BRUSSELS: There is still a concern that Britain may leave the European Union without a deal to smooth the way, the bloc’s chief executive said on Saturday, urging Britain to take advantage of a six-month delay to work out the details of its departure. European Commission President Jean-Claude Juncker made the comments in an interview with German newspaper FUNKE Mediengruppe, a week after EU leaders gave Britain six months more to exit the EU. “Nobody knows how Brexit will end. This is creating great uncertainty. There is still a fear that there will be a hard Brexit without any withdrawal treaty arrangements,” Juncker said, citing the long-term negative impact on Europe’s economy.
Even though the extension to Oct 31 offers little clarity on when, how or even if Brexit will happen, Britain should use the time wisely, he said.
“I hope that the British will make use of this time and not waste it again. We cannot keep on putting off the withdrawal date indefinitely. The best solution would be for the British to adopt the Withdrawal Agreement during the extra time that has been agreed,” Juncker said.
The withdrawal deal negotiated by Prime Minister Theresa May with the EU has been rejected three times by the British parliament.
Juncker, who is scheduled to meet US President Donald Trump at the G20 meeting in Osaka in June, predicted a “lively discussion” ahead.
“The last discussion lasted 6 hours and it is good that you were not there,” Juncker said, referring to raised voices at his last talks with Trump.
Trade relations between the United States and the EU have soured in recent months after Washington hit the bloc with tariffs and threatened more. Asked about possible new tariffs ahead of the G20 meeting, Juncker counselled patience.
He called on Germany and other countries to spend more to boost growth in the bloc, which is expected to see a slowing economy, a day after German Finance Minister Olaf Scholz ruled out taking on new debt to stimulate his country’s anaemic growth.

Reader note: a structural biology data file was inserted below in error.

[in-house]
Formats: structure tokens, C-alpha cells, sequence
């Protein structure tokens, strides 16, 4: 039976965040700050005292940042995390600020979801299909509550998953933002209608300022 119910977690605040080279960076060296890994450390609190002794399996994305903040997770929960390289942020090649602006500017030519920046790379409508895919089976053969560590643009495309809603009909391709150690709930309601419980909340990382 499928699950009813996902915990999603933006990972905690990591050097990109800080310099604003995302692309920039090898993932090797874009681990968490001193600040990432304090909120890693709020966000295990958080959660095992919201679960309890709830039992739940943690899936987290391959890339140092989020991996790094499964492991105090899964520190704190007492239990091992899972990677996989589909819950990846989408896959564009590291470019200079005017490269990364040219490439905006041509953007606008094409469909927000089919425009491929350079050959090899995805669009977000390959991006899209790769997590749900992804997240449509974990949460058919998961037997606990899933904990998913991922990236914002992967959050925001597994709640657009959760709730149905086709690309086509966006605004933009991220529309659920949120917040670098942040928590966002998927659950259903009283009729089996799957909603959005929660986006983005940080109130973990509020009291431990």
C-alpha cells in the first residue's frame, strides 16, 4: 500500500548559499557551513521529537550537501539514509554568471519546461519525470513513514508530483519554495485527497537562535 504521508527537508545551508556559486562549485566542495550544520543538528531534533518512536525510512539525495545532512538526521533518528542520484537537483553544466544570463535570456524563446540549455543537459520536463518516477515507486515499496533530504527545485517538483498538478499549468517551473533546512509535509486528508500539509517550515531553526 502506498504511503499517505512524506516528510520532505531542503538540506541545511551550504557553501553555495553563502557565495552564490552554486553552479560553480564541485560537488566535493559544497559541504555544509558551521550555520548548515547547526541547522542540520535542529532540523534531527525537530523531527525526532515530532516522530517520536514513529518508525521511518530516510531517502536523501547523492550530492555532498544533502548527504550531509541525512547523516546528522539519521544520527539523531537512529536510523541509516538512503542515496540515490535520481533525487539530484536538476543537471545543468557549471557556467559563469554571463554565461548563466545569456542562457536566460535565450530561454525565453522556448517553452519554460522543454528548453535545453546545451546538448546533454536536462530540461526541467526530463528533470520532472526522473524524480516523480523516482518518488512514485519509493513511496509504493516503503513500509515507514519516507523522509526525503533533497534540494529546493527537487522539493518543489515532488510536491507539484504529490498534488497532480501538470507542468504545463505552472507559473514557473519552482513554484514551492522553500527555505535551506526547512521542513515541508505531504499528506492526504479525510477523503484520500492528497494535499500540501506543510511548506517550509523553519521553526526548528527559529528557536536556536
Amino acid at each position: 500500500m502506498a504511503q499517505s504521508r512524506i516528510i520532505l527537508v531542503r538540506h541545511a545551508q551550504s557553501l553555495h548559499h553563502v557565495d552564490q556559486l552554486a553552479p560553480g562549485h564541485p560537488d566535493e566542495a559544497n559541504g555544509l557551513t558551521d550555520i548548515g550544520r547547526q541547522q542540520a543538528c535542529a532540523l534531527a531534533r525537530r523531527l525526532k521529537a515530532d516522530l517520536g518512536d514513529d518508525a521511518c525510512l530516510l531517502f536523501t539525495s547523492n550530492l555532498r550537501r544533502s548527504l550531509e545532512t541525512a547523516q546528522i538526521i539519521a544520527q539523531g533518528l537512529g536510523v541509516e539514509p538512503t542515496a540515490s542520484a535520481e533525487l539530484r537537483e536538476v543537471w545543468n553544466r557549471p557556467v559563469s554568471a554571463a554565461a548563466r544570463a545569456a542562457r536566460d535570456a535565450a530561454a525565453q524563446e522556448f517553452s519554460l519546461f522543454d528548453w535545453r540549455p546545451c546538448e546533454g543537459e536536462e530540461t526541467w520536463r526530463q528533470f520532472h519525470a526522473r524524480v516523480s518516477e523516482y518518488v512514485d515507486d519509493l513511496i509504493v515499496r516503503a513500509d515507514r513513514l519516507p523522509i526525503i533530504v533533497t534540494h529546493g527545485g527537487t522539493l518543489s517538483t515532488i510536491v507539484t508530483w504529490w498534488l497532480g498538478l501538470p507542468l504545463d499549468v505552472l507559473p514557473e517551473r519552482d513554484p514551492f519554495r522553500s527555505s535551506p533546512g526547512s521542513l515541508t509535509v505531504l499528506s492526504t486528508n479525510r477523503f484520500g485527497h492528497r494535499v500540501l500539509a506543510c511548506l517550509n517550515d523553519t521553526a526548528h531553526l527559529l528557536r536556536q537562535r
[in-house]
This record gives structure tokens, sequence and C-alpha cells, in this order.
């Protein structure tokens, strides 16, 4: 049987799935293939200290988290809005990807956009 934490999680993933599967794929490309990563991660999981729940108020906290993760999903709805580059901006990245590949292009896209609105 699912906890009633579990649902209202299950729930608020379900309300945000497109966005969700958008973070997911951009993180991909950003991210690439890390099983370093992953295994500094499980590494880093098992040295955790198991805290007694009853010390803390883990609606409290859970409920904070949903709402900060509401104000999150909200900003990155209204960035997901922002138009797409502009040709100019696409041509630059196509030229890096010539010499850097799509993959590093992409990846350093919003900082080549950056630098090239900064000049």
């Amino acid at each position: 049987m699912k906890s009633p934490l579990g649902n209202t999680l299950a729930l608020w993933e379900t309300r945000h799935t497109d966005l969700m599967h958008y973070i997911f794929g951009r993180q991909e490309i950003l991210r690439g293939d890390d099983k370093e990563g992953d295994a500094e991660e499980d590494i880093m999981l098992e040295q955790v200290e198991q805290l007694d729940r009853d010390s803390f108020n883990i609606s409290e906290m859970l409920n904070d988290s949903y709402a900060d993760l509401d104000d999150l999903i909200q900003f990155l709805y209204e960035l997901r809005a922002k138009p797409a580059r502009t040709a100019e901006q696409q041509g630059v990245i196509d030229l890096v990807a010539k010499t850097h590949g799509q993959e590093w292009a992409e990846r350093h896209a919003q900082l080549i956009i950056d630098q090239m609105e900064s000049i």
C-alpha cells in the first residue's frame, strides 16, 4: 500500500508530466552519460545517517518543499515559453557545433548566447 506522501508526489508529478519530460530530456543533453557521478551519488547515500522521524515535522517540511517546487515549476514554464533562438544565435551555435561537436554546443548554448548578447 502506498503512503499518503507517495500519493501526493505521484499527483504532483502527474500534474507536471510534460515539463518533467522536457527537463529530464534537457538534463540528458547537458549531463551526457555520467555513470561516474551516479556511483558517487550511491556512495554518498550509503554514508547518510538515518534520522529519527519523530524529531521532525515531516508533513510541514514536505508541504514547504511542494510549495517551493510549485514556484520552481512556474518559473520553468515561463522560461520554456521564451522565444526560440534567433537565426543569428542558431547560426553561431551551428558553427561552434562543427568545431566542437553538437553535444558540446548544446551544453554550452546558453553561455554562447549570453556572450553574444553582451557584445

“However, Germany should use its financial leeway to further reduce public debt and boost investment. This also includes eliminating bureaucratic hurdles,” Juncker said.
He also cautioned there was a risk of foreign manipulation around next month’s European Parliament elections where eurosceptic groups are expected to gain ground. — Reuters
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Santa Cruz, Portugal: A group of 12 Germans who were injured in a deadly Madeira bus crash headed home on Saturday aboard a German medically-equipped military plane, an AFP reporter said.
Their tourist bus crashed on the Portuguese holiday island on Wednesday, killing 29 passengers, all of them German.
Of the 16 injured survivors of the crash, 14 were also German.
The aircraft was bound for Cologne in western Germany, from where it had flown in on Saturday morning, a health official for the Madeira region said.
One injured German had already been flown home on Friday and another, too badly hurt to fly, has been kept in intensive care.
Investigators are still trying to determine why the vehicle crashed off the road before ending up mangled on a hillside near the town of Canico.
Portuguese public TV RTP reported Friday that the bus’s accelerator was thought to have been stuck and that the driver might have tried to stop the vehicle by hitting a wall.
Advancing another theory, a German holidaymaker in his 60s who escaped with a broken rib told Portuguese television: “I think the brakes were gone, I cannot imagine another reason” for the crash. His wife said some passengers were thrown through the windows when the bus began to roll over. — AFP